Terence Chew grew up in hot, humid Singapore, but his dreams are of ice — and of making the team for the tiny equatorial nation’s first ever offer to contest …
Terence Chew grew up in hot, humid Singapore, but his dreams are of ice — and of making the team for the tiny equatorial nation’s first ever offer to contest the Winter Olympics.
Chew is a hopeful speed skater, aiming to fly to the flag with a fledgling team that Singapore is putting together for the 2014 Winter Olympics in Sochi, Russia.
The 23-year-old undergraduate, who is undergoing compulsory military service, trains several nights a week with the goal of topping 60 kilometres (37.3 miles) an hour — twice as fast as his current best speed.
“If you can discipline yourself to do something that you want to, there’s always time for it. You have to make time for what you want,” he told AFP.
Singapore is an overachiever state, attaining industrialised status in just one generation and constantly aiming to be Asia’s best or the world’s best in all sorts of fields from education to technology.
But with a population of just five million — a million of them foreigners — and temperatures hovering around 30 degrees all year, it does not have a huge pool of winter sporting talent.
What it does have is is plenty of money, thousands of young Singaporeans working and studying overseas and a government determined to use sport as an instrument of national pride.
Singapore’s dreams are reminiscent of the Disney film “Cool Runnings,” based on the true story of sun-baked Jamaica’s bobsled team and its comical but successful campaign to enter the 1988 Winter Olympics in Calgary, Canada.
“You have Singaporeans doing amazing things,” said Teo Ser Luck, a senior official of the Ministry of Community Development, Youth and Sports, referring to Singaporeans scaling Mount Everest and crossing Antarctica.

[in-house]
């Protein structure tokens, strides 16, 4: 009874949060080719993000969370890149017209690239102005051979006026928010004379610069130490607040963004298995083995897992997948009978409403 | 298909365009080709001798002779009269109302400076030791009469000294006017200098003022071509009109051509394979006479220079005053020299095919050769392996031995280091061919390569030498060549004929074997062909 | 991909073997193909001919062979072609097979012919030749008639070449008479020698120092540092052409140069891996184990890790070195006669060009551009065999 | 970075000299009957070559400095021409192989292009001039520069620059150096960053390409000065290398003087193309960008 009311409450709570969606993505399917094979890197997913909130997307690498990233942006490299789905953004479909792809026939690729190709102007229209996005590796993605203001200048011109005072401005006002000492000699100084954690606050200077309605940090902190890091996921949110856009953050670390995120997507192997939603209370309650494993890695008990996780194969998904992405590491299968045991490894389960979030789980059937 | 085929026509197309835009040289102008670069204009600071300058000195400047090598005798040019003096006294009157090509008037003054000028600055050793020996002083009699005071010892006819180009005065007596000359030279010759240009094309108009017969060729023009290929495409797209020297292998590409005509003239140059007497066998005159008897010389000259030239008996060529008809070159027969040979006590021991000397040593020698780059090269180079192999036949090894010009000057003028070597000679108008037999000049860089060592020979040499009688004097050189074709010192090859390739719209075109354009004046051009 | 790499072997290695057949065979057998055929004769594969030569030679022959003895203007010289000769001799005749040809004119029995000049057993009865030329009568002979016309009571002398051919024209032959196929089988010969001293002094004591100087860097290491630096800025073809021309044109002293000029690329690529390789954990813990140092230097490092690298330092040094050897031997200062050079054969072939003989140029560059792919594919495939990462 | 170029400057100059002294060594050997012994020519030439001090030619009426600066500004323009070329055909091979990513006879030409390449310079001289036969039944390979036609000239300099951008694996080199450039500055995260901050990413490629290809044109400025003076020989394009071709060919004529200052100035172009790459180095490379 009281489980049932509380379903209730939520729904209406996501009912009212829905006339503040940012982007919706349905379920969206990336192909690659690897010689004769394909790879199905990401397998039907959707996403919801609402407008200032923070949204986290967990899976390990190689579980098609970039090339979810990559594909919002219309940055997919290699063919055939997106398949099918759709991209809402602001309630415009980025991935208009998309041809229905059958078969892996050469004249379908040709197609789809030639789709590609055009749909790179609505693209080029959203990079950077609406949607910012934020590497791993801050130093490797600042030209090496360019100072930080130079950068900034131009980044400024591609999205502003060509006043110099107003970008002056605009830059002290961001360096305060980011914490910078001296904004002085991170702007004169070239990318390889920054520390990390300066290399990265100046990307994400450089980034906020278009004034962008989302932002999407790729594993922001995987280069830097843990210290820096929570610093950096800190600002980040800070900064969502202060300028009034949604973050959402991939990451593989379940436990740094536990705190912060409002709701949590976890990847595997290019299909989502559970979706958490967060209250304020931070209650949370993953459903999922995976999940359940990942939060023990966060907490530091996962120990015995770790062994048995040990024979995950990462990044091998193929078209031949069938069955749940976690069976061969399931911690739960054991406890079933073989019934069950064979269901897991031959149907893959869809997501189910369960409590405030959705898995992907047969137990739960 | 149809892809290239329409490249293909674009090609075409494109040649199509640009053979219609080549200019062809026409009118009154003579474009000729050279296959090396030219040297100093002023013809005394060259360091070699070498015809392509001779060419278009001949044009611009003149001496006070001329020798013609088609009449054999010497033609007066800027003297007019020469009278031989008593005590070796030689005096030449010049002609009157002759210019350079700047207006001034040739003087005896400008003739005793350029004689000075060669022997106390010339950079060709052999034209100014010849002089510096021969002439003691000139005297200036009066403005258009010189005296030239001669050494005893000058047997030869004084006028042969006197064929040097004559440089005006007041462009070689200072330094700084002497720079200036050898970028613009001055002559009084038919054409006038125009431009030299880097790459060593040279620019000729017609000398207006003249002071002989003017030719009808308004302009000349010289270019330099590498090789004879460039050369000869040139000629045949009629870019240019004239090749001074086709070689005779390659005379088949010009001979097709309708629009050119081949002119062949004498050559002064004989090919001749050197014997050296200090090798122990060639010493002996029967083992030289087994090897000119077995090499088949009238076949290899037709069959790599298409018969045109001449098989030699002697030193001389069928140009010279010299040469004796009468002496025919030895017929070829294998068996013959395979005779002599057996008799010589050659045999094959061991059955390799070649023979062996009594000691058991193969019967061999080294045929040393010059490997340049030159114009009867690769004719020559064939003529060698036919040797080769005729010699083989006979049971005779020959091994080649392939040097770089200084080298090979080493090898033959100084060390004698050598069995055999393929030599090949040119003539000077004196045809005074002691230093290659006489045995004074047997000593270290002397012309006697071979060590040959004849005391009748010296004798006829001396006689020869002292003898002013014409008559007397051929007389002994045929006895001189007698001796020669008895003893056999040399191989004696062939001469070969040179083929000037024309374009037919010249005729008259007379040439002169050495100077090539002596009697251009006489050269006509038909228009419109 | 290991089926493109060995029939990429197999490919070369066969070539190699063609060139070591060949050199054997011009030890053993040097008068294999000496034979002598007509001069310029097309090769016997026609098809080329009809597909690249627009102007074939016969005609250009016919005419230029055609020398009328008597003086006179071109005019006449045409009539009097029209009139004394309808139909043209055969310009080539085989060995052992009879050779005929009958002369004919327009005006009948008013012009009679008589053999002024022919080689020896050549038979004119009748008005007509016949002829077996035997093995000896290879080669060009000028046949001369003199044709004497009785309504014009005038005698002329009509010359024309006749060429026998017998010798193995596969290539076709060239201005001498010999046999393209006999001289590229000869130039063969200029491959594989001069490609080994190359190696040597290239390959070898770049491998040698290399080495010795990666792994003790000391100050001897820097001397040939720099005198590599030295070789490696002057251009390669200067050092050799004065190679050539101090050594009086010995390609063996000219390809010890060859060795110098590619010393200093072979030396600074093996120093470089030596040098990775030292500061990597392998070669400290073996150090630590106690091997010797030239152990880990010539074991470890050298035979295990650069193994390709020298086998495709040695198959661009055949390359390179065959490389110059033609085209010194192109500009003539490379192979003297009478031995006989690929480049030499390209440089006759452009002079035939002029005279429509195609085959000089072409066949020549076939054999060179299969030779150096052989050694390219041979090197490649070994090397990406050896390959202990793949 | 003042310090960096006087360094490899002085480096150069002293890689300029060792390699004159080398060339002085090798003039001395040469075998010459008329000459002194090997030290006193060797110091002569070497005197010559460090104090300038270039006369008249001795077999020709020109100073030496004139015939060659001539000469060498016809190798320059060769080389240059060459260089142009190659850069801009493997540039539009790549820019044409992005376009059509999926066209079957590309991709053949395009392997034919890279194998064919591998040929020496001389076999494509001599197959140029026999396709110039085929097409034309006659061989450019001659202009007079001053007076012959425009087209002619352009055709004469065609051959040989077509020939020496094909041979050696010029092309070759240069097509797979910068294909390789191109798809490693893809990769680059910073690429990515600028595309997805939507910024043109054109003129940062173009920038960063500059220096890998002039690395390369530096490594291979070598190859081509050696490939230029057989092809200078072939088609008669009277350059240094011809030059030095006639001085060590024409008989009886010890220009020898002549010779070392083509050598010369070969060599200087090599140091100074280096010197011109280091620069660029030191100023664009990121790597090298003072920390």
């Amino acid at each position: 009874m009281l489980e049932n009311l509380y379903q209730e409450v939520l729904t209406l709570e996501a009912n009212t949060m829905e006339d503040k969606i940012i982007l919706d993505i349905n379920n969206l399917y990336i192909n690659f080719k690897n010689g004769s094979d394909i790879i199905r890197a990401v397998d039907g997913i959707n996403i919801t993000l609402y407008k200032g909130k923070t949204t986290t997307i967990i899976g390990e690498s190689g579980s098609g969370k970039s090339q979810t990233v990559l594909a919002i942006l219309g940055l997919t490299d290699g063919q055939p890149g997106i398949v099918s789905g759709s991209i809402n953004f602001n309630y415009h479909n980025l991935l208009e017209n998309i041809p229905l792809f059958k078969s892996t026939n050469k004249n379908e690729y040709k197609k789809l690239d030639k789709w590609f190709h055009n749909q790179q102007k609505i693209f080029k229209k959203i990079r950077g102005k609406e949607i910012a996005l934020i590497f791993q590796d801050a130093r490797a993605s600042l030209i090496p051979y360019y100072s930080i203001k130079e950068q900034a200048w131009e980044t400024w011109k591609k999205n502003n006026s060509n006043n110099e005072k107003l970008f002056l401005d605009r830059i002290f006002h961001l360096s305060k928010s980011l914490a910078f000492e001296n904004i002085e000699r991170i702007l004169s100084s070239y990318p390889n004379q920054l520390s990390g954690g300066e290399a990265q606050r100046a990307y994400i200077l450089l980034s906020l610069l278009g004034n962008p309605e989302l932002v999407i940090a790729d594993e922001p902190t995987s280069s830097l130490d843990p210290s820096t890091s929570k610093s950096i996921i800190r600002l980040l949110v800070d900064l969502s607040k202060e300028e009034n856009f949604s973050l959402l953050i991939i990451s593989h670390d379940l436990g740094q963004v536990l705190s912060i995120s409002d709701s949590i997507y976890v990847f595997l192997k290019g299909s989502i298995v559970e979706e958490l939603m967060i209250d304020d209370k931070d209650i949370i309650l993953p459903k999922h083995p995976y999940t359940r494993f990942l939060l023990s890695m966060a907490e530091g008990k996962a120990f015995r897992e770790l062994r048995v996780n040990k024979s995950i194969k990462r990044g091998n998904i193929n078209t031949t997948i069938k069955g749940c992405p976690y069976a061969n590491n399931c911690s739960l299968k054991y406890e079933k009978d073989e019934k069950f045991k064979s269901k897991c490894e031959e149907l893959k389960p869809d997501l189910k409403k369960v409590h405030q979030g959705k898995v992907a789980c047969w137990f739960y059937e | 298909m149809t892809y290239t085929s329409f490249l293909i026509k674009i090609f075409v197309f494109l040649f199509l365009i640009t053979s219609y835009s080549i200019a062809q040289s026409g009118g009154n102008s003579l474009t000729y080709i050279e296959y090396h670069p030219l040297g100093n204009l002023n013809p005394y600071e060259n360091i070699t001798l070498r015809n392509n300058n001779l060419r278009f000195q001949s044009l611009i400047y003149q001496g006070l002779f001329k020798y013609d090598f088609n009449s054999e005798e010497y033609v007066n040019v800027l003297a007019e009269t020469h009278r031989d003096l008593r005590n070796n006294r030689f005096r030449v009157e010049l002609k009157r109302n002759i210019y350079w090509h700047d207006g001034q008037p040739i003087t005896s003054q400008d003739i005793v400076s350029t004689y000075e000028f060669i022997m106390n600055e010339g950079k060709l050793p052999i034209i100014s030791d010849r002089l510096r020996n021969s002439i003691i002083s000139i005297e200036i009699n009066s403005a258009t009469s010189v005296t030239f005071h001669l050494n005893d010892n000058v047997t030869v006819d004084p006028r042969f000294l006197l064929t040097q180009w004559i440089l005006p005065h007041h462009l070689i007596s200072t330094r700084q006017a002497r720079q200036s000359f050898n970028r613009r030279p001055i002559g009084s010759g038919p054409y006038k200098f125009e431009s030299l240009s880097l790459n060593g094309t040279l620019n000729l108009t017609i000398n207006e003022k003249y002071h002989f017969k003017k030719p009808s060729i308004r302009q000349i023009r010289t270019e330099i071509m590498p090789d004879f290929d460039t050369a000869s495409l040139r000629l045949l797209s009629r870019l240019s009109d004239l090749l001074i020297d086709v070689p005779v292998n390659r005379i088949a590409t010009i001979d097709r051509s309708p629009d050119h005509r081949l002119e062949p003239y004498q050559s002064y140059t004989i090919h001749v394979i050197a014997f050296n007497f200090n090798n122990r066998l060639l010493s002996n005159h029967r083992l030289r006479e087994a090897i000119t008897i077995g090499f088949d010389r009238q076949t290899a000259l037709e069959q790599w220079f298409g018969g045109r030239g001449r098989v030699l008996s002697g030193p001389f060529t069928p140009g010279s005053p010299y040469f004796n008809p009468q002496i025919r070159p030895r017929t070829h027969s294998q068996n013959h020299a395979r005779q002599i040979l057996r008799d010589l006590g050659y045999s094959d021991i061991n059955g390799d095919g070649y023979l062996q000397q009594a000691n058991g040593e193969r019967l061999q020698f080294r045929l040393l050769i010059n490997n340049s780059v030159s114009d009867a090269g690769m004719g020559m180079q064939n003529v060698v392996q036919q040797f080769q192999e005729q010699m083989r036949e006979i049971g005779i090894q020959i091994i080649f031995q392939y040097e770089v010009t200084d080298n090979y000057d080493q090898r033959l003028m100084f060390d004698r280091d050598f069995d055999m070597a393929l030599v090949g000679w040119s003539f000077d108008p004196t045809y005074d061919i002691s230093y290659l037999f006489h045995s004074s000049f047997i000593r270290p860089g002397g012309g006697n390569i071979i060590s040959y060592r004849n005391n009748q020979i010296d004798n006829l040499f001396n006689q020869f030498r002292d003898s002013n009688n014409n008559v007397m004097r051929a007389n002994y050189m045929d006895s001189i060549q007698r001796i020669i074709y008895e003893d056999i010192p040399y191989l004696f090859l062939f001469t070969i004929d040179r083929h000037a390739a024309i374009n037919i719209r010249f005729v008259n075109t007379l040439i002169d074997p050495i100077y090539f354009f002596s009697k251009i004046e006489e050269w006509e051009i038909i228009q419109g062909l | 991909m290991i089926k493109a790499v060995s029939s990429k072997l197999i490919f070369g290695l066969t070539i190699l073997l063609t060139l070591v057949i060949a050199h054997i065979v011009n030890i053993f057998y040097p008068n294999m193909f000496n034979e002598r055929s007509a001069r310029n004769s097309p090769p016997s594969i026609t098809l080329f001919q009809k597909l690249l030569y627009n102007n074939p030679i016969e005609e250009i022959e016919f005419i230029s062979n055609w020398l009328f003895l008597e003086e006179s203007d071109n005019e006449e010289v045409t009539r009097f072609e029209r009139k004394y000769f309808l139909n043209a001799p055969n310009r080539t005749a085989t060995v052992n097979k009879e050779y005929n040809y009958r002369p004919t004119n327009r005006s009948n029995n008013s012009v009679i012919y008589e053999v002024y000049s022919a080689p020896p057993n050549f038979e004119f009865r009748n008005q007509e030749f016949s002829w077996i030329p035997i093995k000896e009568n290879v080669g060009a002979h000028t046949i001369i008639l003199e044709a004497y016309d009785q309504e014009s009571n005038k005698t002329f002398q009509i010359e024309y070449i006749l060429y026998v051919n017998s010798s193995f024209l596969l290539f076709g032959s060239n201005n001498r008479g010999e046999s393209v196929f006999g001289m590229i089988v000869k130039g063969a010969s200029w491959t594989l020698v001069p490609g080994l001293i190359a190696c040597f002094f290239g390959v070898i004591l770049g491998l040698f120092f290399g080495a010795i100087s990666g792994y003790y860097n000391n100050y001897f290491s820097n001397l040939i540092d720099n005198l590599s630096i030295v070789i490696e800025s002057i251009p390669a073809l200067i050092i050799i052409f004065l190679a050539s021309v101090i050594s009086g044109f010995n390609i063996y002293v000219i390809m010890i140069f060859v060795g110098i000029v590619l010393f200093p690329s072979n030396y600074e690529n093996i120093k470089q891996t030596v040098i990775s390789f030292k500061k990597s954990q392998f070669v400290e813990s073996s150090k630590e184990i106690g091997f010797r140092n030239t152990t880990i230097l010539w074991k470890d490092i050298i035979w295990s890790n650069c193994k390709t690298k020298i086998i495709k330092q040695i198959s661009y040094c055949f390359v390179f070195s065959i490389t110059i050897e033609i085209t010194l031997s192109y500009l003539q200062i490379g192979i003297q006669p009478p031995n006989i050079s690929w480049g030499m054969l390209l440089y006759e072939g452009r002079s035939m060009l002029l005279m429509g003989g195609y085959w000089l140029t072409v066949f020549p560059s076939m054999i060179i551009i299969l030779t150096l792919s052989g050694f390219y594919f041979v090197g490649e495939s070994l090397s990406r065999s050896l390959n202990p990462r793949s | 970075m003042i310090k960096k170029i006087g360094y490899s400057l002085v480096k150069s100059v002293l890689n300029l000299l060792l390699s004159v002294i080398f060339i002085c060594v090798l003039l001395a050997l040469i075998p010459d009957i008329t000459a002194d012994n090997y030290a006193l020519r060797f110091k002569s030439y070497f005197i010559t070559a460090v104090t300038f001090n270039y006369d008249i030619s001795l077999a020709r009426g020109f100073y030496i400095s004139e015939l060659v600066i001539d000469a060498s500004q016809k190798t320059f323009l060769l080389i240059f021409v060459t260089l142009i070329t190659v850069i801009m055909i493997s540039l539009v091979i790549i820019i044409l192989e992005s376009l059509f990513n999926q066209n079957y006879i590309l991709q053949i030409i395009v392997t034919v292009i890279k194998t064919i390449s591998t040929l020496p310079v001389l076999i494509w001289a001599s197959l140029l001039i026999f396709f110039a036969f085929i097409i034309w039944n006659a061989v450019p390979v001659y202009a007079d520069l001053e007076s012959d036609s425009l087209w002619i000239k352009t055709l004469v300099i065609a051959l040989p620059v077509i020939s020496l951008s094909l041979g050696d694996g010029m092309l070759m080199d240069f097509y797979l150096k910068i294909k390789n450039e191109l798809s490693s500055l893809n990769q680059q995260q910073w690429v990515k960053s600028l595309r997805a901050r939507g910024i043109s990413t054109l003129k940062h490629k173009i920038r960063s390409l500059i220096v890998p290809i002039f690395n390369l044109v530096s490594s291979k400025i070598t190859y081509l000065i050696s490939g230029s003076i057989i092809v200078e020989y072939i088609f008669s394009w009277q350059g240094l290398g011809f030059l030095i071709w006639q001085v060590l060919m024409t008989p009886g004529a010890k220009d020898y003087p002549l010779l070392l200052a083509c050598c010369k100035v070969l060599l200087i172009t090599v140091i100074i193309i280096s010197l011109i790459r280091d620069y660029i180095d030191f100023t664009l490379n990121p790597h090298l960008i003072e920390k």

He admitted that entering Sochi 2014 may seem like an impossible dream right now but added that the effort alone could be worth it.
“It hopefully can inspire many other young people to come forward and say not just for Winter Olympics, not just for winter games or sports, but for anything that they want to do, that they continue to pursue their dreams.”
Dmitry Chernyshenko, president of the Sochi 2014 organising committee, challenged Singapore in August to aim high.
“Nothing is impossible for Singapore,” local media quoted him as saying.
“Qualifying for the Games is a feasible goal. Why not go for a miracle and have an Olympic medallist in 2014?”
To get things going, Singapore is setting up a national sports association encompassing snowboarding and skiing.
“I’m sure there are talented snowboarders and skiers amongst the Singaporeans living outside Singapore, including even some in Singapore,” said Low Teo Ping, a veteran sports official spearheading the formation of the association.
Low, who is vice-president of Singapore’s National Olympic Council and head of the national rugby association, said the hot climate was just an inconvenience.
“The world today is a lot smaller than what it used to be so people in Singapore also in fact travel distances to ski, to snowboard,” he said.
Besides snowboarding and skiing, the city-state is also hoping to nurture short-track speed skaters.
The Singapore Ice Skating Association (SISA) organised a training camp and trial in September to identify local talent.
Out of 80 participants, 14 athletes were scouted and sent to Changchun, China for a week-long training camp in September.
In China, Singapore beat neighbouring Malaysia in a mini-competition, said SISA president Sonja Chong.
“We now have a core of committed athletes that plan to train seriously,” she said. “If we don’t dream, we will never get there.”
A Canadian coach supervising the local trials, Yves Nadeau, said the country had potential in winter sports if it sustained the training programme.
However, the Sochi 2014 team will have to wait two more years before Singapore gets its own 20,000 square foot (1,858 square metre) Olympic-size ice skating rink, which is to be part of a shopping mall.
The current rink, also in a shopping centre, is just 10,500 square feet in size.
Athletes compensate for this by doing more land-based exercises which concentrate on building up specific muscle groups used in speed skating, and going overseas to train on ice whenever possible.
Despite the lack of ice for practice, Chew remained confident that he could become Singapore’s answer to Jamaican runner Usain Bolt — On Ice.